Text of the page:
A message from the Wikimedia UK Board

Wikimedia UK’s Board of Trustees met on Tuesday 8 October to discuss recent events, review strategy and evaluate where we want to be in the future. Following the meeting, and subsequent discussions, the Board wishes to make the following statement:

“It has been almost a year since Wikimedia UK achieved charitable status. This is a sensible checkpoint to use to assess the progress we’ve made in the last year as a Board, with our community and our staff.

“We have had a difficult few months which have resulted in negative attention. Some of the coverage has been inaccurate, and much of it has been ill-informed, but we know our community deserves better. Collectively, we have made mistakes. Here and now, we apologise for these mistakes.

“We are determined to learn from our mistakes. We are equally determined to heal the wounds that recent events have opened.

“We welcome the independent review of our governance that we will be undertaking jointly with the Wikimedia Foundation. By looking closely at our governance policies and procedures, and how those have been acted on, we expect the review to have clear recommendations which will help us follow best practice in every area of governance. We are certain that the review will lead to our charity and our movement being in a much stronger position. The results of this review will, of course, be made publicly available and we reaffirm our commitment to transparency and openness.

“Bearing all of this in mind, it is crucial that we do not lose sight of the many excellent achievements of our community and our staff during the same period. We have led the way in our relationships with GLAM institutions. Monmouthpedia was voted the year’s coolest Wikimedia project at Wikimania. Our Wikimedian in Residence programme continues to bring benefits to our movement. Our ground-breaking EduWiki conference highlighted the important role that Wikimedia projects can have in higher education. We are continuing to work hard to grow our volunteer and editing communities, particularly within under-represented groups. We have even taken over the city of Coventry for a day.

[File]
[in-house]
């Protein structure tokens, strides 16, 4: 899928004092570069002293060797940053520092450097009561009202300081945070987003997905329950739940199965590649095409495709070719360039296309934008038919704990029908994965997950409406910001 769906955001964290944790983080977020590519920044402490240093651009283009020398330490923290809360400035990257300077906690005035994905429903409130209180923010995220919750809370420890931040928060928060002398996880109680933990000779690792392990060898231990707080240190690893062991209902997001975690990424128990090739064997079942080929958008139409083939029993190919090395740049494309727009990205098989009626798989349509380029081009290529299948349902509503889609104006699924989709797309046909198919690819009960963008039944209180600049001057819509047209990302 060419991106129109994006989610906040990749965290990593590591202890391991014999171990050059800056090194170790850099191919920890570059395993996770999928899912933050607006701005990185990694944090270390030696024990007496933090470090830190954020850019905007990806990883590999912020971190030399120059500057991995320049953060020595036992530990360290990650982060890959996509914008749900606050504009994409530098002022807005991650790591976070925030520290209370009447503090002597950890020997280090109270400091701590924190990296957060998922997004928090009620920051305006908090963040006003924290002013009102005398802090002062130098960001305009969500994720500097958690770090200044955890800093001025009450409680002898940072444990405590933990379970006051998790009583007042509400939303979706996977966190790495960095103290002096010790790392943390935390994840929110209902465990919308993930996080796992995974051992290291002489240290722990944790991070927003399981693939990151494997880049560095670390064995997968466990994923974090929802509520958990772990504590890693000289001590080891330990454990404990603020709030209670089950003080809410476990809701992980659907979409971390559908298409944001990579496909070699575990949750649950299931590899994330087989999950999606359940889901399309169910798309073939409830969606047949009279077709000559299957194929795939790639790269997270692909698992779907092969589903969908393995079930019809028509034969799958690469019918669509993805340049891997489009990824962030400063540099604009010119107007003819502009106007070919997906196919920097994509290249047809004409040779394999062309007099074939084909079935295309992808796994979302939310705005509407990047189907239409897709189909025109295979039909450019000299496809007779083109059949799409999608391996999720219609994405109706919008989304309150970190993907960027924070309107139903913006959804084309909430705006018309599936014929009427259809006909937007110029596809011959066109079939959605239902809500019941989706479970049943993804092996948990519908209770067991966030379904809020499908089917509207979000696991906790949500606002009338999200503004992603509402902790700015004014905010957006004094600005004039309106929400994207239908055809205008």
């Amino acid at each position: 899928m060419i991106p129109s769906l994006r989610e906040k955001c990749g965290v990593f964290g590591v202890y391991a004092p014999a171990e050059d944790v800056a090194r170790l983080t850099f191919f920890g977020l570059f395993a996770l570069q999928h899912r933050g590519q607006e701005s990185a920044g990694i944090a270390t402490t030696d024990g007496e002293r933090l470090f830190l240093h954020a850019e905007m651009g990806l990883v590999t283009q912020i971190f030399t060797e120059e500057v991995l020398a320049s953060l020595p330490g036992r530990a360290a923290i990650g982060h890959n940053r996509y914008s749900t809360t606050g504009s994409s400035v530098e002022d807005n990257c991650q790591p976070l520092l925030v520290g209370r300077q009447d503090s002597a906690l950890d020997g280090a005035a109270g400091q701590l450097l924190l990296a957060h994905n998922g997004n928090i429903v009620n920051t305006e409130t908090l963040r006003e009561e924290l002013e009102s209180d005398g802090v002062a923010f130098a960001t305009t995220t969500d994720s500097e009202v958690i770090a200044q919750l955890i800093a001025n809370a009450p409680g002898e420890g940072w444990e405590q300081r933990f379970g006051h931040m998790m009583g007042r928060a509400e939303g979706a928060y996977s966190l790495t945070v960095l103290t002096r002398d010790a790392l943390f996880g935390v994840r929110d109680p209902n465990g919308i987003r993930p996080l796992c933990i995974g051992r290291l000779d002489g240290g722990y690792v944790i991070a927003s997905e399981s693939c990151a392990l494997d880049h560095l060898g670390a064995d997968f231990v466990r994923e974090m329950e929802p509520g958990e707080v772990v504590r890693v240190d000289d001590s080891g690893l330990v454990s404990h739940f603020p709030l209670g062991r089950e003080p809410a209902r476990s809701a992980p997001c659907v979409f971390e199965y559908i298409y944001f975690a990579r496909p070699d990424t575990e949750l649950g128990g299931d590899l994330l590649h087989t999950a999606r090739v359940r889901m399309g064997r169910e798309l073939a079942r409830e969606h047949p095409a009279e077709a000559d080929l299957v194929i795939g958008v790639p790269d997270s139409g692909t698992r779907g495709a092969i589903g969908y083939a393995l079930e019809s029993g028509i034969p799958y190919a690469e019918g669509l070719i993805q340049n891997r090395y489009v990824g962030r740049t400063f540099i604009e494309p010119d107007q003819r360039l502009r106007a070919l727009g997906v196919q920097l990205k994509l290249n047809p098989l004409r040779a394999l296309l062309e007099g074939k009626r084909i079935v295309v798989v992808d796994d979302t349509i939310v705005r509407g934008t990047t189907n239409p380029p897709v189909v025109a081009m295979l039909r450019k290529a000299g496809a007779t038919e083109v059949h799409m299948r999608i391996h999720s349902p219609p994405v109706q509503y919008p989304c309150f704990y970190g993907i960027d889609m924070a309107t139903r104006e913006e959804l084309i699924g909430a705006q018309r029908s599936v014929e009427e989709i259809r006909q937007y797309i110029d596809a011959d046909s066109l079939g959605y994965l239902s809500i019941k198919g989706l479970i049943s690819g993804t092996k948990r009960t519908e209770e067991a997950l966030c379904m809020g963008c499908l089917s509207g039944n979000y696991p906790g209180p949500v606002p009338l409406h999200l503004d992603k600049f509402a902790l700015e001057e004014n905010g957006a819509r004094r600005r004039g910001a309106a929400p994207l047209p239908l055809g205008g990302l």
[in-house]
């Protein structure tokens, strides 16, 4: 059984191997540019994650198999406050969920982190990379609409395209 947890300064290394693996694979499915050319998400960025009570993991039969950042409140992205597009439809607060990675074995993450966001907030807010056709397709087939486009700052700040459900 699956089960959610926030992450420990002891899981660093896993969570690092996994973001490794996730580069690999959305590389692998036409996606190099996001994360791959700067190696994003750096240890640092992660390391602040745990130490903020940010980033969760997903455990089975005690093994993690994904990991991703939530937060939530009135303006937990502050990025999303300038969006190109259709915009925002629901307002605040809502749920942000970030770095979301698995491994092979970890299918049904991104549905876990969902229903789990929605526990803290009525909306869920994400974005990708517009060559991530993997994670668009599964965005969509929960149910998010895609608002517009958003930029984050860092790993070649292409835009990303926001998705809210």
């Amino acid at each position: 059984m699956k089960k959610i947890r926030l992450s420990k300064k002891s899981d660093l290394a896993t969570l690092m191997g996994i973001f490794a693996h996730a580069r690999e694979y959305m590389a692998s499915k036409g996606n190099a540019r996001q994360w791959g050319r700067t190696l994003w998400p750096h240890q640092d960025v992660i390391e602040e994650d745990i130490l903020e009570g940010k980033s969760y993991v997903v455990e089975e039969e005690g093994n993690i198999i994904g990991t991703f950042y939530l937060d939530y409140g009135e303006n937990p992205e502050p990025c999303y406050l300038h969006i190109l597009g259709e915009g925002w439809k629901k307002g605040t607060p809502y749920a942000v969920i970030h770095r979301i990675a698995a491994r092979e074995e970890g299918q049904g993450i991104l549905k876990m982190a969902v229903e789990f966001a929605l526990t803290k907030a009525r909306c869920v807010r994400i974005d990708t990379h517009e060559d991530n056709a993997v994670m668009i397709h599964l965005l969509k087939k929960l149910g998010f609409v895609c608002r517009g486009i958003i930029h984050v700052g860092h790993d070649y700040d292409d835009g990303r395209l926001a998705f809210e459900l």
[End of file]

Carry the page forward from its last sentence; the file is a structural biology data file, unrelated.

“These efforts are continuing every day. Take a look at just some of the activities we have planned for the month of October:

  • We are celebrating the achievements of women in science and technology on Ada Lovelace Day (in partnership with the Royal Society) and hosting an editathon to encourage more women to edit
  • We are working with Parkinson’s UK to teach their volunteers and staff to edit Wikipedia, helping to improve the encyclopaedia on a critical topic for many people
  • We will deliver a workshop at the British Library for groups that have received funding from the Arts and Humanities Research Council
  • We are teaming up with The Equiano Centre at University College, London, to host an event for Black History Month, improving coverage on Wikipedia and encouraging the participation of new editors.

“That these events are happening at all is a result of the hard work, determination and motivation of our excellent volunteers, our dedicated and committed staff and our generous donors and supporters.

“This has been a difficult few weeks for us. We must learn from it, and we must not let it prevent us delivering our mission. We will continue to work hard for our community and we will continue working to make the sum total of human knowledge available to everyone, everywhere, for free.”